“That’s something that I thought was very interesting and people haven’t really keyed in on is that: the Giants had this gangster connection in this era, especially in the era of losing. It stuck around a little bit for Bill Parcells until Parcells got rid of these veteran guys that hung with these mob associates and Brian Kelley, who, the Giants linebacking corp when LT first got there was called the “Crunch Bunch”. Screen Shot 2017-12-23 at 1.07.24 PMIt was Harry Carson, LT, Brian Kelley and Brad Van Pelt and these guys were the bad dudes on the team and here was Brian Kelley who had opened up a place called Satin Dolls on Route 17, which everybody else knows from the HBO series the Sopranos as: “The BadaBing”. He was leaving cash payment for this associate (Vincent Ravo) $500 a week and he was a consultant, but it all came out in the early 90’s what was going on back then. You’ve got LT, writing a letter on behalf of this guy… to a judge in Passaic County and the letter was on New York Giants letterhed. It’s some crazy stuff that back then, you just never really heard that much about.”

Big Blue Wrecking Crew also chronicles the identity crisis the Giants organization was having: were they New Jersey’s team or New York’s team?  The dilemma reached a new height, as Barca explains, when Ed Koch, the mayor of New York City, staunchly opposed a ticker tape parade for the Super Bowl Champion Giants in the city of New York.  Screen Shot 2017-12-23 at 1.09.04 PMInstead, the Meadowlands happily hosted a celebration party at Giants Stadium for its champions.  Did Koch make a mistake? Barca explains: “It was completely a mistake. Another one of my favorite details [in Big Blue Wrecking Crew) is Chris Mara, the son of Wellington Mara, and one of the Giants VPs now. It’s clear that the Giants were going to win the NFC Championship game and head to the Super Bowl. Giants fans at that time did not have such a glorious experience in 30 years. Generations of Giants fans went through some real embarrassing losing and here they are, winning a game at home, and they’re off to the Super Bowl. That day in Giants Stadium, it was so windy. Fans had brought champagne bottles into the stadium to pop champagne in the stands with each other and celebrate, but they also became their own ticker tape parade in the stadium because anything that was paper: newspapers, toilet paper, game programs: people were ripping them up and just sending them swirling. It was like a snowstorm of paper in there and Chris Mara, told me, he said: ‘I remember looking up at that, I looked up, I smiled, and I raised my middle finger to the sky for Ed Koch because he said, that was our ticker tape parade. That was the ticker tape parade for the fans.’”

Bill Parcells and Dan Reeves

Where would the 1986 Giants be without their young, unorthodox, visionary Coach Bill Parcells? Barca, in Big Blue Wrecking Crew, takes us to practice, to games, and inside the locker room with Parcells as he was finding his way as a head coach in the NFL.  There is an incredible  amount of detail that describes how he asserted his authority (making Jim Burt punch the wall continuously with 20-pound weights) at the helm of a laughingstock of a team. Until reading, I did not know that Parcells and Dan Reeves used to officially compare scouting reports on similar opponents.  That practice was banned by the NFL shortly after word escaped they were doing this.  To Barca, “one of the most interesting things is: he came very close to probably going back to being a high school coach or selling real estate somewhere had the Giants gotten rid of him after that first year.”  Now, “He’s a Hall of Famer. His legacy is he’s a great football mind and can find talent and get a lot out of talent and mix the chemistry together really well…. He’s still somebody that coaches in the game today go to for advice and look to, for sure. ….He is a godfather of the game.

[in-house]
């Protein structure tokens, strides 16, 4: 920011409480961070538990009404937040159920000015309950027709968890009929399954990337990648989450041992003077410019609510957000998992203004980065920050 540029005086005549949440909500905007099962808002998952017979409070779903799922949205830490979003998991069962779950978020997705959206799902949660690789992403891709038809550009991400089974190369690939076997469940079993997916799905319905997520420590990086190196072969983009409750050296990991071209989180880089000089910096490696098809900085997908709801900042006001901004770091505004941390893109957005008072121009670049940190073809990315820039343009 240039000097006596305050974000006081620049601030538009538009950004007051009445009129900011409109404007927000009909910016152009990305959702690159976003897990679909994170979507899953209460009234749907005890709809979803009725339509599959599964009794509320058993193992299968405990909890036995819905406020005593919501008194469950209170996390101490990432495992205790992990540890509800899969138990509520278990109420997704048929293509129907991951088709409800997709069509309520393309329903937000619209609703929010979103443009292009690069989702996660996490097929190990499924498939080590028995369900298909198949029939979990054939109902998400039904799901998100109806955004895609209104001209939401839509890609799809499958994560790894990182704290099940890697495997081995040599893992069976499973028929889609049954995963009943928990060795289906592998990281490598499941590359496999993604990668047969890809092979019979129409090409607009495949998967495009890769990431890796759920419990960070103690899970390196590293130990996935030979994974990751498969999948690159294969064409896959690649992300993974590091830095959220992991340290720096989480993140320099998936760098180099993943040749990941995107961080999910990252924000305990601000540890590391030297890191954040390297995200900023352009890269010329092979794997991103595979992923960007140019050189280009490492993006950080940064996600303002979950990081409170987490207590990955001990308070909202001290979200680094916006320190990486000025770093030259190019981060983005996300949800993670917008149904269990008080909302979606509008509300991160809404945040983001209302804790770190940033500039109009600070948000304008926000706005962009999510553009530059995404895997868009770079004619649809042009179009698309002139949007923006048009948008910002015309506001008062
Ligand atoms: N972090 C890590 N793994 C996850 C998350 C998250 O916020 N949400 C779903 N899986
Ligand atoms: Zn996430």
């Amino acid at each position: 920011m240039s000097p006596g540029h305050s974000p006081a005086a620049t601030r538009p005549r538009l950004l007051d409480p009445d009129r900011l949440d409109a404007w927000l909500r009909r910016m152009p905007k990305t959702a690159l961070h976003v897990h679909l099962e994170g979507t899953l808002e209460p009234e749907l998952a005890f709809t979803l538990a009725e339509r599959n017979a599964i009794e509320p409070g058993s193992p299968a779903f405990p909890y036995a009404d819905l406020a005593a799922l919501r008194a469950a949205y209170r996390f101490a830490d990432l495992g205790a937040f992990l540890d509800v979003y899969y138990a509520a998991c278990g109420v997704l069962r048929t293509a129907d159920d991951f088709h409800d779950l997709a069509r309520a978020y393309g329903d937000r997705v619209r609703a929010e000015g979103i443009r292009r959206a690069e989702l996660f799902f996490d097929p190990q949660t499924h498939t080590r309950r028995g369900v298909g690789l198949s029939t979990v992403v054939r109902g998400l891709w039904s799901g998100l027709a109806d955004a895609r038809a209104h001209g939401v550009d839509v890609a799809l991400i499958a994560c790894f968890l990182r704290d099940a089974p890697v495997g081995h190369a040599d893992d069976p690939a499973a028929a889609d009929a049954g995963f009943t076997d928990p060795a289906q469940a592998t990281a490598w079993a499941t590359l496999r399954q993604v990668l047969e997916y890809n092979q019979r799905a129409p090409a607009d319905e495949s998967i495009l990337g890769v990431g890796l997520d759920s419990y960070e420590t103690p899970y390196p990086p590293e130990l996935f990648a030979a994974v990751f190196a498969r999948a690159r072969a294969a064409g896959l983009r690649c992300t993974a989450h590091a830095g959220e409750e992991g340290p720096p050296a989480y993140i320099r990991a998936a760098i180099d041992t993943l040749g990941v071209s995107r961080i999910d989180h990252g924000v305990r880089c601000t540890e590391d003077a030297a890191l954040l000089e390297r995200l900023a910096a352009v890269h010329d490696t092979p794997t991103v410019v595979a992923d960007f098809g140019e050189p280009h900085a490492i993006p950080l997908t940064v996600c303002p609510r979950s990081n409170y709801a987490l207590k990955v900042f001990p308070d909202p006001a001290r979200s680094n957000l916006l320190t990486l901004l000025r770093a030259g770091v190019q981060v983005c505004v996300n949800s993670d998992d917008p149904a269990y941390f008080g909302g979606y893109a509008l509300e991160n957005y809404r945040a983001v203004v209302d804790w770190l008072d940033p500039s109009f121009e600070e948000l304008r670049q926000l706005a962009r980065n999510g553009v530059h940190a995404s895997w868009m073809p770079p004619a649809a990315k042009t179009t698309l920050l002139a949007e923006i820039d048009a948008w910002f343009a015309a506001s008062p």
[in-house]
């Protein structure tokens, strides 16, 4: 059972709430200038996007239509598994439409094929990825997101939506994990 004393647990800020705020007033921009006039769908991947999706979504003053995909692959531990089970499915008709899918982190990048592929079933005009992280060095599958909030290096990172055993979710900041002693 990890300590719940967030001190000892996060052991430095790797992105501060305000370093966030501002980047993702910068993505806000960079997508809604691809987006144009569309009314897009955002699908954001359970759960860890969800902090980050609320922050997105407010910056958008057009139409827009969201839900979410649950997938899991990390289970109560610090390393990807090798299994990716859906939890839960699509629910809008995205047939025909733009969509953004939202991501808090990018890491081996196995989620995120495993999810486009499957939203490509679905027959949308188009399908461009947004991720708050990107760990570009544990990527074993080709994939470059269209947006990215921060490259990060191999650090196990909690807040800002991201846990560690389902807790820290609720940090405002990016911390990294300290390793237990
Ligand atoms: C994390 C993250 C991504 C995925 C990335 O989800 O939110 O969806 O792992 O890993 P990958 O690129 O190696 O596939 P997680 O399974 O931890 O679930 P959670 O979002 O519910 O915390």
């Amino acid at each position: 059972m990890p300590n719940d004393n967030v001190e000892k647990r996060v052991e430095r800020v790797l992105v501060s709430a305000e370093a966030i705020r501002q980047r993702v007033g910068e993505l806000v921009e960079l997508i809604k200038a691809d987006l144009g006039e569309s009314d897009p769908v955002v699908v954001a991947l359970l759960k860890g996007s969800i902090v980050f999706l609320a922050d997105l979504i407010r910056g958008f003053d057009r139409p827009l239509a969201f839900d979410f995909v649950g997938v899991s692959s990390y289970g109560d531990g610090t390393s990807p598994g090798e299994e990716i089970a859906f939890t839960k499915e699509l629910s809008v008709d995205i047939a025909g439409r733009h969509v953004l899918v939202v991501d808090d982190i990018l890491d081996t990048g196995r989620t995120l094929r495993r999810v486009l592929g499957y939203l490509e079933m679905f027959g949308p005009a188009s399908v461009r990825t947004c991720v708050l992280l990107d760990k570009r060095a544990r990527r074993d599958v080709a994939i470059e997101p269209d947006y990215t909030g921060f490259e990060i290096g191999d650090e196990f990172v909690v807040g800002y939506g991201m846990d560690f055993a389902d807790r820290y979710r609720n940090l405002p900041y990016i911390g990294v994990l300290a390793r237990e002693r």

Click to hear Taylor’s thoughts on Parcells, then continue reading below!

Barca, who has conducted years of research on the Giants: “I think the context of that is dead-on. He was that and they do love him. I think there are people that definitely feel that way, but I think they went through the trenches together. That’s why this Giants team is so special to Parcells and always will be because they made each other who they were. Parcells was that way with people, but at the same time, he got the best out of them and they know that….. When you share that championship and you go down that pathway together, you forever have that bond. So, I get that quote and I think it’s accurate.”

Readers may want to gain an advantage: Big Blue Wrecking Crew has “ESPN: 30 for 30” written all over it: dominant protagonists, cultural relevance, historical non-fiction, and a backstory that makes the reader appreciate the triumph to greatness of the 1986 Giants.  Barca adeptly shows how the National Football League’s beginnings are intertwined with the New York Football Giants’ beginnings. When I asked Barca if he wold consider converting it to the small screen, he replied: “I’d love to. If there’s anybody out there, I would love to do that. …I’ve thought about that. I think you’d focus on certain characters…. I love what Catholics vs. Convicts does… It was about culture and the time. It’s a sports story, but mixed in there, about a college kid making choices that a college kid would make to make money and to cover debt and to create this t-shirt, so it’s very unique. I think the Giants have elements of that, I would love to do it. Nothing is in the works right now, but I certainly would love to do it, if anybody is interested”. “Sex, drugs, and rock and roll sells” Barca told me.  Of course, the small screen would have to include an overt emphasis on the crazy antics of the 1986 Giants: partying with Madonna, Bon Jovi, and the 1986 Mets.  Lenny Dykstra, a 1986 World Champion Mets outfielder, denied having even known the 1986 Giants.

“I thought, what was interesting, was all of the little things that add up to a team achieving greatness and they come from all areas: from Parcells being a guy who grew up in Jersey, to a pheonom like LT falling to the number 2 spot because Bum Phillips wanted George Rodgers as a running back in New Orleans over LT. All these little things had to happen for them to be champions” Barca explained to me.  There truly is something for everyone in Big Blue Wrecking Crew. Most importantly, the story is well-researched from all angles, leaving the reader with a complete understanding of the team, like one has never known before.  There is always more to learn, even if you were there in 1986, like my dad was, at Giants Stadium throwing ticker tape.

Pick up your paperback copy of Big Blue Wrecking Crew wherever books are sold or on Amazon (following the link in the tweet below).

For more of my work about the 1986 Giants, check out these links!:

Part 1: Coach Simms

Part 2: The Giants Years

Part 3: Analyst Simms

Part 4: What’s next for Simms?